By Duncan Strauss
Many of us who care deeply about the well-being of animals take a dim view of dolphin encounters, those enterprises patronized by tourists on vacation in Hawaii, Florida and other regions with warmer climes. These attractions can be dressed up in ornate duds–at high-end hotels, the swim-with-dolphin outings are often housed in fanciful lagoons encircled by lush landscaping.
But the fundamental flaw remains: Smart, complex, ordinarily wide-roaming animals are held in captivity so that Carl from Des Moines can commune with these sleek creatures (and, sometimes, so Carl’s rambunctious nine-year-old can harass them).
But as problematic as this dolphin scenario routinely can be, it appears to practically merit a cascade of animal welfare kudos compared with what happens when some folks travel to certain international destinations, seeking animal encounters.
“The wildlife tourism industry in Thailand is a massive part of the economy,” said Natasha Daly, a National Geographic staff writer–she wrote the June cover story, “The Hidden Cost of Wildlife Tourism”–in a Talking Animals interview. “Getting close to elephants and tigers are at the top of most people’s bucket lists for that country.”
We’ll circle back to some of the Thai action in moment, but by the time Daly’s article winds to a close, it manages to project an unusually broad scope. Indeed, Daly, alongside photojournalist Kirsten Luce, traveled the globe, working on this story for a year, documenting the impact ecotourism can have on the fauna when international sightseers want to touch, bathe, sit on or ride exotic animals.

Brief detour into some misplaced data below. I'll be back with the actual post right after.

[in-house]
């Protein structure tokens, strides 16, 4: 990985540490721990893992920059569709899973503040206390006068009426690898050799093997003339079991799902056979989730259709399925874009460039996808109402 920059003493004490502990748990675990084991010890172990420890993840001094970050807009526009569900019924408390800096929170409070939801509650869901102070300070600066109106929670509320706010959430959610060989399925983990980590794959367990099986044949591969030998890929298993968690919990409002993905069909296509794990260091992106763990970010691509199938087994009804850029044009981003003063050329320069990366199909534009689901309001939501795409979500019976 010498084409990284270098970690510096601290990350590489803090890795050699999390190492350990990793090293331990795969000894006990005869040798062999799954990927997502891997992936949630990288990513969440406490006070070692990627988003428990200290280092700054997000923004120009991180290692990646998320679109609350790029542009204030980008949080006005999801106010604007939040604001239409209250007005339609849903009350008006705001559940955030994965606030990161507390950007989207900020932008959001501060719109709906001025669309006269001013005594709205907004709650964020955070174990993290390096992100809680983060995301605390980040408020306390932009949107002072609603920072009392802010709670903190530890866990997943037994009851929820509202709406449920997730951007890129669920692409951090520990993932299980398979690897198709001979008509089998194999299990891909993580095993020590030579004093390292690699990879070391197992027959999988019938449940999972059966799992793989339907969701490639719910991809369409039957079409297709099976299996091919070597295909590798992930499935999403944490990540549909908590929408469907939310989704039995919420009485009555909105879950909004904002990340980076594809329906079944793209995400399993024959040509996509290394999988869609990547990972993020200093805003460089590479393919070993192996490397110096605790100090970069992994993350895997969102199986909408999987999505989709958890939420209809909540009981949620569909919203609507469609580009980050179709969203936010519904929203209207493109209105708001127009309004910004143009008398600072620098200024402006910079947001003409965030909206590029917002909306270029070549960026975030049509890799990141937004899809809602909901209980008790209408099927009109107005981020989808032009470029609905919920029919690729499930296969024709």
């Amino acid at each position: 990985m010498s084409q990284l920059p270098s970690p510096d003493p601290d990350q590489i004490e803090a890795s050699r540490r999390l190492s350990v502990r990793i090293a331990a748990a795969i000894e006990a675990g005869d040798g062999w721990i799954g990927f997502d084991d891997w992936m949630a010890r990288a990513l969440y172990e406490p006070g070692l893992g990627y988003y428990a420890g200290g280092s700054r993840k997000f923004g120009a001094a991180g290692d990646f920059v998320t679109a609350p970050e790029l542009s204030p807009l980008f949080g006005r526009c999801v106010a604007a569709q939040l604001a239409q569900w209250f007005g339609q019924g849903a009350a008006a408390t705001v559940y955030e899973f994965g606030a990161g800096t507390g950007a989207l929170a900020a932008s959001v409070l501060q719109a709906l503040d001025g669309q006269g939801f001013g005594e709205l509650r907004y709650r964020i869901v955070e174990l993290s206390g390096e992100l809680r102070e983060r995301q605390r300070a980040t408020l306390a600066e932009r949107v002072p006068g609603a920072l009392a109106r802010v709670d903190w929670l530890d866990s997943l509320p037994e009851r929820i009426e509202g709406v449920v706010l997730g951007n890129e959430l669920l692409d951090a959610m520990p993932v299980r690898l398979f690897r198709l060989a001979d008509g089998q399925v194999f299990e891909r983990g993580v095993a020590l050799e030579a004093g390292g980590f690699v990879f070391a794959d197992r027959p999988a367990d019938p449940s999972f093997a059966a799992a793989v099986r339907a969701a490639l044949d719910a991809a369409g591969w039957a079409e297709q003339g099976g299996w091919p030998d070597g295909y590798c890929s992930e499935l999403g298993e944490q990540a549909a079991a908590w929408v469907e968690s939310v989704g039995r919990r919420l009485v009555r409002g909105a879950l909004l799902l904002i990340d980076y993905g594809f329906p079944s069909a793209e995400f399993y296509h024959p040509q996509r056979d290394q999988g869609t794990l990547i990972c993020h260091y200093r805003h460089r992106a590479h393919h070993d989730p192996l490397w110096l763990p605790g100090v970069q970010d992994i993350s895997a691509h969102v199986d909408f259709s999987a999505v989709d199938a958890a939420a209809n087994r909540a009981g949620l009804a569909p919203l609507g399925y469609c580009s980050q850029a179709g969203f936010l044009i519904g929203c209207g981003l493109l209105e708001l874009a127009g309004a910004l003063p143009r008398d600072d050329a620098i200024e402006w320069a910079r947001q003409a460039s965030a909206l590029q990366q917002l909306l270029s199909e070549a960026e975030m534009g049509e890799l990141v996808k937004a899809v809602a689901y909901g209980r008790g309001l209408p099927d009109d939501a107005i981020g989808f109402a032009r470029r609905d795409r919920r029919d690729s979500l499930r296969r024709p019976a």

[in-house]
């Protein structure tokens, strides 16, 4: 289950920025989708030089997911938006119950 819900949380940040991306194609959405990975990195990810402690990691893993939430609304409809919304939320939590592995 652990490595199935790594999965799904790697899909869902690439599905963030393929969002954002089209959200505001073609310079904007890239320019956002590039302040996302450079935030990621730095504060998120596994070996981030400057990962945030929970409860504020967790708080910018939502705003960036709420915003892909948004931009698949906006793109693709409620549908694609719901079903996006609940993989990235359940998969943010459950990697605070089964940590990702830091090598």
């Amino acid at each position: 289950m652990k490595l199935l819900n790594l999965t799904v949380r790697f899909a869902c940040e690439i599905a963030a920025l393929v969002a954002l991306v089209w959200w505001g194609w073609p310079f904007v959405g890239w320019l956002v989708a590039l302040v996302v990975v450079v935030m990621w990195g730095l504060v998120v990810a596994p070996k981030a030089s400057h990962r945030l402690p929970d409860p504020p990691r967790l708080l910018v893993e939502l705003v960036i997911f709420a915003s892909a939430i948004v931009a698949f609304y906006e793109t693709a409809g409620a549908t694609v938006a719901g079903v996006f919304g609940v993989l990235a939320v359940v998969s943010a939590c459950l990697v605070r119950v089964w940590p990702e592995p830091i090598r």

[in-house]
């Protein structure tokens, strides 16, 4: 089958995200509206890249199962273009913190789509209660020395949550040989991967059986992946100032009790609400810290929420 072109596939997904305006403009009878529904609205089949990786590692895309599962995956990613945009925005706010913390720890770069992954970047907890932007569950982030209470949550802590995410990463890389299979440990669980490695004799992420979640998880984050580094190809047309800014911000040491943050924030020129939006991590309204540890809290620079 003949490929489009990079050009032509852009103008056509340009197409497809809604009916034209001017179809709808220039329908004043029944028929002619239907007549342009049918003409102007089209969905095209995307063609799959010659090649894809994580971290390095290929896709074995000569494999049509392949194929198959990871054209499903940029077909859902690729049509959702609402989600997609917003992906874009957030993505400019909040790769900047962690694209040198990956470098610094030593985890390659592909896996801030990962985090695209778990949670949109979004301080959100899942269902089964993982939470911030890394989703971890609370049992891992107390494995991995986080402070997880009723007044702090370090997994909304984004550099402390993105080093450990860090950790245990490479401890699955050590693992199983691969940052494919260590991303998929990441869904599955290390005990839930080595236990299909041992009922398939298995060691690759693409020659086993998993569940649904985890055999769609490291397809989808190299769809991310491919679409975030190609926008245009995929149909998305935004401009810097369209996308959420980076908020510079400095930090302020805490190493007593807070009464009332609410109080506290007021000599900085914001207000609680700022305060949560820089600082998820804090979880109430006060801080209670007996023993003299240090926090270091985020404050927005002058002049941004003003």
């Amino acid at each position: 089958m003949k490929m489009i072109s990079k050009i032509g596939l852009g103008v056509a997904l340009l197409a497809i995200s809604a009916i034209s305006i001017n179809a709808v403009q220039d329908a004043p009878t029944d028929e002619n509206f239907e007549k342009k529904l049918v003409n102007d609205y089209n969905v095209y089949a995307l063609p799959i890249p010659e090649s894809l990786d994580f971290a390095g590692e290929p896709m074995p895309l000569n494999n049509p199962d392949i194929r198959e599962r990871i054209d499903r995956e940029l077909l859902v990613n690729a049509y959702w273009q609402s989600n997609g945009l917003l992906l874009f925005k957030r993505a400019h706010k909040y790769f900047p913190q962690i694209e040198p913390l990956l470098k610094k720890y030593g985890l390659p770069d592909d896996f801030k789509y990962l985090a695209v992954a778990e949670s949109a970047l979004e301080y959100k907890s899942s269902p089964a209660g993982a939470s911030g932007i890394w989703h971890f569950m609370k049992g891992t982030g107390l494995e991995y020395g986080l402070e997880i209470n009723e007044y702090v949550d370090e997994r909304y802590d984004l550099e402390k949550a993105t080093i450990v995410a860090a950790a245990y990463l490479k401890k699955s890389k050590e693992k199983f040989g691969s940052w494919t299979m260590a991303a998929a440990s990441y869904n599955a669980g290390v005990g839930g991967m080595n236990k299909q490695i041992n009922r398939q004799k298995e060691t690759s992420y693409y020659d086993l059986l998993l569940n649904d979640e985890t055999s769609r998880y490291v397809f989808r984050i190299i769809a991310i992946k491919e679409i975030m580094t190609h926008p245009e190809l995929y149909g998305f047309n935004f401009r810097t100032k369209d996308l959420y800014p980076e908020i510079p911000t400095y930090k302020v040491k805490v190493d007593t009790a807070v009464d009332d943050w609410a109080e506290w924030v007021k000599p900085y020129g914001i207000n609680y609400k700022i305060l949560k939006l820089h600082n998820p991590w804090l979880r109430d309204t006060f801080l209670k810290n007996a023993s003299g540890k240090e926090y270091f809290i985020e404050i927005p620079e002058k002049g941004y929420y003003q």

In both the National Geographic piece and the Talking Animals interview, an important theme emerged: the way travelers looking to post selfies and other pictures on their social media feeds have exacerbated the already-harsh conditions for countless animals internationally that are part of the wildlife tourism trade.
Cages, speed-breeding, fear-based training. Blatant animal abuse is hiding just below the surface of the wildlife tourism industry. Hands-on experiences with exotic animals are thriving, boosted by social media. But behind the scenes, animals involved in tourism often lead miserable lives. In this short documentary, National Geographic writer Natasha Daly investigates wildlife tourism in Thailand, where many visitors seek interactions with elephants.
Perhaps the most hair-raising passage in the story–especially for readers who may already be conversant with the horrors befalling elephants, bears and tigers for the cheap entertainment of tourists–deals with beluga whale shows in roving tanks that travel across Russia.
“Yeah, I have to say I had the same reaction when I found out those aquariums exist,” Daly said. “And that was a huge part of the reason we wanted to go to Russia, to document these aquariums. Of course, everyone is familiar with traveling circuses, involving land animals. But these are actually traveling aquatic shows. Belugas and dolphins are put on trucks and brought from city to city, where they will stay for about six weeks, depending on how many tickets are being sold.
“We visited a couple of these shows, and they basically consist of these pop-up inflatable aquariums that are plopped down in the middle of a parking lot of a shopping mall. You go inside and there’s a pool where dolphins and belugas are waiting to perform. People come, and they give a couple of shows a day.